When considering buying an EV, consumers rightfully think about destination charging — meaning where and how to charge the car while traveling. However, a consideration often overlooked and misunderstood is how the car will be charged at home.
All mass-produced electric vehicles today include a 110-volt-compatible (Level 1) charging unit which is able to be plugged into any standard 110v household outlet. The downside of EV charging with a 110v outlet is that it takes a while. Level 1 charging provides approximately four to five hours of range per hour charged. For an eight-hour overnight charge, this will enable traveling around 36 to 40 miles, which is great for people who drive less than 50 miles (80 km) a day. Most electric vehicle owners find that this meets their needs perfectly and allows them to conveniently charge their EV at home without any changes or upgrades.
Using a 240-Volt Outlet Charges Electric Cars Faster
However, others with long commutes or who drive for work need more range may prefer to invest in a 240v, Level 2 wall-mounted charger. 240 outlets are the type you typically see for electric clothes dryers at home and are the type most commonly installed for public charging stations. Compared with Level 1 charging, a Level 2 charge takes about half the time – providing about 180 miles of range over an eight-hour overnight charging period. Level 2 charging is the best option for drivers in a hurry as well as those who drive more miles in a day. Level 2 fast charging is especially attractive for those who don’t have reliable access to public or workplace chargers. A Level 2 Charger will need to be installed with the help of an electrician and it can be placed in a location that makes at-home charging even easier.
Choosing the Right Home Charger
With so many EV chargers on the market, it is important to know what to look for. Here are a few factors to consider:
- Hardwire/Plug-in: While many charging stations need to be hardwired and cannot be moved, some modern models plug into the wall for additional portability. However, these models may still need a 240-volt outlet for operation.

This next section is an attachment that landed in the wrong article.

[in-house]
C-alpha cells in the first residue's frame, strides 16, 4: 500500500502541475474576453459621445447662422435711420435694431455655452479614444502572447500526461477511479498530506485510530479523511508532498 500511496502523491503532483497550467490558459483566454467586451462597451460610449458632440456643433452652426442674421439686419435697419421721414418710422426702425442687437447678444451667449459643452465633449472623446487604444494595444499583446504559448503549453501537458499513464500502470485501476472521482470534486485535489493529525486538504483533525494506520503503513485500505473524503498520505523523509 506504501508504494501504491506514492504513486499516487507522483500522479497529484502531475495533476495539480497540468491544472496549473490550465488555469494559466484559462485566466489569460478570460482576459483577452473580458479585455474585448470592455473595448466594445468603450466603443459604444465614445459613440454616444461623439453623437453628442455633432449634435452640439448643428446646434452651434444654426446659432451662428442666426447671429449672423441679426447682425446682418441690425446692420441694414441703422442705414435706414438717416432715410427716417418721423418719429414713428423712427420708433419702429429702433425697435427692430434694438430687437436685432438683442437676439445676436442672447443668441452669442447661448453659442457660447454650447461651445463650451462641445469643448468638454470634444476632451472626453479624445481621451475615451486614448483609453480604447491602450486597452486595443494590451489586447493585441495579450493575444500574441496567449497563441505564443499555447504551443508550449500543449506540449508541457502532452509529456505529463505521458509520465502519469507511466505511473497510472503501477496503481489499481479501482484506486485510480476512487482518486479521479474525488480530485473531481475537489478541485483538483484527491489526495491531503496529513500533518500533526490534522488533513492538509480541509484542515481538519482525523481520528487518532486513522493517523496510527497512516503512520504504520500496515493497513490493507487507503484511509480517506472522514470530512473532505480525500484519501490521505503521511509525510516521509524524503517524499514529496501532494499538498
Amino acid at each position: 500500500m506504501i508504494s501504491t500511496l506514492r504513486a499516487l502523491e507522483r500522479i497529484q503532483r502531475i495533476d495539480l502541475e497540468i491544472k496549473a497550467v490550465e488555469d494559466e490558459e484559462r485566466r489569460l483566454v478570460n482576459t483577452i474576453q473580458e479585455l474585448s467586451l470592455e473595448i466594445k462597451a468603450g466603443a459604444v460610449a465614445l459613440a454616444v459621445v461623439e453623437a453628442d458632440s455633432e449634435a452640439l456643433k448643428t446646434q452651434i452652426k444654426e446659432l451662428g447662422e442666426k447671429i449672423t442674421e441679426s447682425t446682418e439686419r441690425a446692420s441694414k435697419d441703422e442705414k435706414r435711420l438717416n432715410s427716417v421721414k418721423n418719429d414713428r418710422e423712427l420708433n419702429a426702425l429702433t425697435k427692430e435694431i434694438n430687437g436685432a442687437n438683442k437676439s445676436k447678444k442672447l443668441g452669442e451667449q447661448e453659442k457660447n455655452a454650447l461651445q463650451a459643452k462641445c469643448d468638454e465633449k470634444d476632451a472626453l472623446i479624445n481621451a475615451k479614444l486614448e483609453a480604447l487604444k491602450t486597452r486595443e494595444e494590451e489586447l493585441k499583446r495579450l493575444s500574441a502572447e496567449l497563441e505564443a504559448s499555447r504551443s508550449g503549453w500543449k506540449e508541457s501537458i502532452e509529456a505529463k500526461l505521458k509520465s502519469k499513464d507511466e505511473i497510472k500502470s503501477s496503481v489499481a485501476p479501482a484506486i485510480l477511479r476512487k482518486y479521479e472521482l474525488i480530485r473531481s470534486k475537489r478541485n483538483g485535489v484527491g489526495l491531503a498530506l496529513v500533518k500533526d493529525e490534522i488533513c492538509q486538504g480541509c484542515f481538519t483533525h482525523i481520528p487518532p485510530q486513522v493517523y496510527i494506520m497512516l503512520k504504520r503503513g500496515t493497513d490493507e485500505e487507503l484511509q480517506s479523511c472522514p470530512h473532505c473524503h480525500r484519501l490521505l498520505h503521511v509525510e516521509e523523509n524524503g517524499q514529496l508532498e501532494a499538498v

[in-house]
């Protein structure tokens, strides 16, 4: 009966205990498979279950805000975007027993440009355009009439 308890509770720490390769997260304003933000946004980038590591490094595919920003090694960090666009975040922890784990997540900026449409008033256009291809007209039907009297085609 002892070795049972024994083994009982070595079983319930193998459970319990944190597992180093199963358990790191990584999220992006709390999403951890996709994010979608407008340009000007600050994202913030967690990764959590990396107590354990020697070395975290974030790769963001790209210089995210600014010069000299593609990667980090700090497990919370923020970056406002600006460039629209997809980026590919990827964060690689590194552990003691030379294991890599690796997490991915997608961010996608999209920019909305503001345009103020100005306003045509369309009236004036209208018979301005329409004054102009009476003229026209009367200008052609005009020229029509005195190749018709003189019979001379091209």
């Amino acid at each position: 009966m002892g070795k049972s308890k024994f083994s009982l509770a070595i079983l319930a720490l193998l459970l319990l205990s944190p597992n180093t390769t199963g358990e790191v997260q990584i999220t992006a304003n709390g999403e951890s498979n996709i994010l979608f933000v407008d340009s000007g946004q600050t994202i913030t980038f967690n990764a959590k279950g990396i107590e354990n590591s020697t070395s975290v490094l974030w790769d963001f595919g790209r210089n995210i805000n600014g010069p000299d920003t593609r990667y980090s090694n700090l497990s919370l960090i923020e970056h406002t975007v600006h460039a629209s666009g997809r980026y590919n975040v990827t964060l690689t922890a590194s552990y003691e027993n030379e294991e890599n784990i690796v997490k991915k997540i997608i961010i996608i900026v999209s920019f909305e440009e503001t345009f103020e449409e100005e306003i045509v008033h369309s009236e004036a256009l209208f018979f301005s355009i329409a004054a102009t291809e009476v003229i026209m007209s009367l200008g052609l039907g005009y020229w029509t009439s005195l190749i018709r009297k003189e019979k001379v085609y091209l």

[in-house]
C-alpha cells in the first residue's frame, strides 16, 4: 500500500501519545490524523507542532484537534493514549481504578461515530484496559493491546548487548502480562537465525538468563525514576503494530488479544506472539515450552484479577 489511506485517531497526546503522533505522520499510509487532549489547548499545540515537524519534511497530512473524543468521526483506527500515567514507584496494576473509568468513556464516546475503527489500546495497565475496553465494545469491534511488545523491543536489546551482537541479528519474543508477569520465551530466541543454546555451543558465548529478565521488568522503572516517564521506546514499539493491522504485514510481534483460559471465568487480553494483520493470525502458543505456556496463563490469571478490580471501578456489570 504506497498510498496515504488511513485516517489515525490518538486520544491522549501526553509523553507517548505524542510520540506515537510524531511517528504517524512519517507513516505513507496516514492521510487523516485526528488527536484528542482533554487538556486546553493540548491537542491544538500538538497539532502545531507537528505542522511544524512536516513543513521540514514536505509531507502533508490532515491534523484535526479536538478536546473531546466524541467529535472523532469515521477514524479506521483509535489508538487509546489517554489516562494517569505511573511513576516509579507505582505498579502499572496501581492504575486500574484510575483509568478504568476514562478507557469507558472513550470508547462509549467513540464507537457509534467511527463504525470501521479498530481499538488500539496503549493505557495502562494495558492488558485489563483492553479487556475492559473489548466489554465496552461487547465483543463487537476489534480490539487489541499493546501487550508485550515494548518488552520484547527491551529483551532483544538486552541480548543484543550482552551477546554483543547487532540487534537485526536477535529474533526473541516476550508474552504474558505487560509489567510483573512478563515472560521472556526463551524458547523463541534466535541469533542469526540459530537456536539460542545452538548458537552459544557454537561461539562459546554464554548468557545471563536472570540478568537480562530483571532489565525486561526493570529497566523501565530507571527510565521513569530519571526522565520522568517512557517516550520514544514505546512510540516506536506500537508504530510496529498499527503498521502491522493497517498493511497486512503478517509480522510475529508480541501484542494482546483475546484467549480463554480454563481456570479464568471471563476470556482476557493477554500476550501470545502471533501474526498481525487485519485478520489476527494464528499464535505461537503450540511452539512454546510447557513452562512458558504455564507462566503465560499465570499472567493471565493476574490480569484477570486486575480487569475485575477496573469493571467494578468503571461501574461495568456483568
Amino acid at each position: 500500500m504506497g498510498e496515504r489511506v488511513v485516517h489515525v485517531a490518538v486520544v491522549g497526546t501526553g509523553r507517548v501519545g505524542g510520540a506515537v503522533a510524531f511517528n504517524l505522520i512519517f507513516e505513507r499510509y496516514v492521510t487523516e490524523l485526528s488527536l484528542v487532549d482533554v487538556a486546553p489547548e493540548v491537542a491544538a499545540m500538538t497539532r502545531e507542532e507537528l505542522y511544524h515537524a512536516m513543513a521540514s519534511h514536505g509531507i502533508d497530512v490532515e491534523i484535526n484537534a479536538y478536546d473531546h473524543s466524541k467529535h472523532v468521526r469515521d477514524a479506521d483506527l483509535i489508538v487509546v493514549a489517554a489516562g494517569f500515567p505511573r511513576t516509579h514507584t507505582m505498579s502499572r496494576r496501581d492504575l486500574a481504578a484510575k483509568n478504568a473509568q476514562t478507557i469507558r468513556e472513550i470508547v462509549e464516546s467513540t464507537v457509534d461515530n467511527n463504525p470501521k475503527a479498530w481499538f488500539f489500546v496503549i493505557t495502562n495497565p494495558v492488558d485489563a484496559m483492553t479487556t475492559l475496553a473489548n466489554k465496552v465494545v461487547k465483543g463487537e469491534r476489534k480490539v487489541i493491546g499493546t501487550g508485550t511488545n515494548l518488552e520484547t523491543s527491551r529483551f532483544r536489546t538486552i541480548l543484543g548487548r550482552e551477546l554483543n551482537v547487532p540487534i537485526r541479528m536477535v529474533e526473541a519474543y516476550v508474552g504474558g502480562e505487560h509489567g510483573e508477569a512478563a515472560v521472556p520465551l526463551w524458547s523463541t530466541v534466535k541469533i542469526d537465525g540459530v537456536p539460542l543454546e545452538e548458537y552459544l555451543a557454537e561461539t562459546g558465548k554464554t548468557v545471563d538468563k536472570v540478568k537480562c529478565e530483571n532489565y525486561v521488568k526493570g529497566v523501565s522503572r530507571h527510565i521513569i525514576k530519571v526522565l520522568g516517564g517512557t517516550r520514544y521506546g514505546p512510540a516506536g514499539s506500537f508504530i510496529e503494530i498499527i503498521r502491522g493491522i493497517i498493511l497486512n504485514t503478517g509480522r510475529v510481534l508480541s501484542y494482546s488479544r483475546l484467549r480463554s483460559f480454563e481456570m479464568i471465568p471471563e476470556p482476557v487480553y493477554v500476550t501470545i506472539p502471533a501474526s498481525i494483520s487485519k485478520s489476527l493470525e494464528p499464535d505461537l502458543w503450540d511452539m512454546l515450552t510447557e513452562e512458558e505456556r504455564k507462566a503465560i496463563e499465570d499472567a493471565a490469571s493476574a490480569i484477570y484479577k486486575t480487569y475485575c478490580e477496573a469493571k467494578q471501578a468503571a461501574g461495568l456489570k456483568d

- Length of cable: If the chosen model is not portable, it is important to make sure the car charger is mounted in a place that enables it to reach the electric vehicle port. Be mindful that other EVs maybe need to be charged with this station in the future, so make certain there’s some flexibility.
- Size: Because garages are often tight on space, seek an EV charger that is narrow and offers a snug fit to minimize the intrusion of space from the system.
- Weatherproof: If the home charging station is being used outside of the garage, search for a model that is rated for use in the weather.
- Storage: It is important not to leave the cable hanging loosely while it’s not in use. Try to find a home charger with a holster that holds everything in place.
- Ease of use: Be mindful to choose a model that is easy to use. There is no reason not to have a charging station with a smooth operation to get the car plugged in and disconnected.
- Features: There are charging stations that allow the scheduling charging operation for times when electricity is cheaper. Some models can also be set up to resume charging automatically when the power comes back on should an outage occur. In some cases, charging station operations can be synced through a smartphone app.
- UL Listed: This important safety designation should never be overlooked. Make sure the charger you buy contains the important seal.
Courtesy of Energy.Gov
For more on home EV charging, see our in-depth EV Chargers and Charging Guide.
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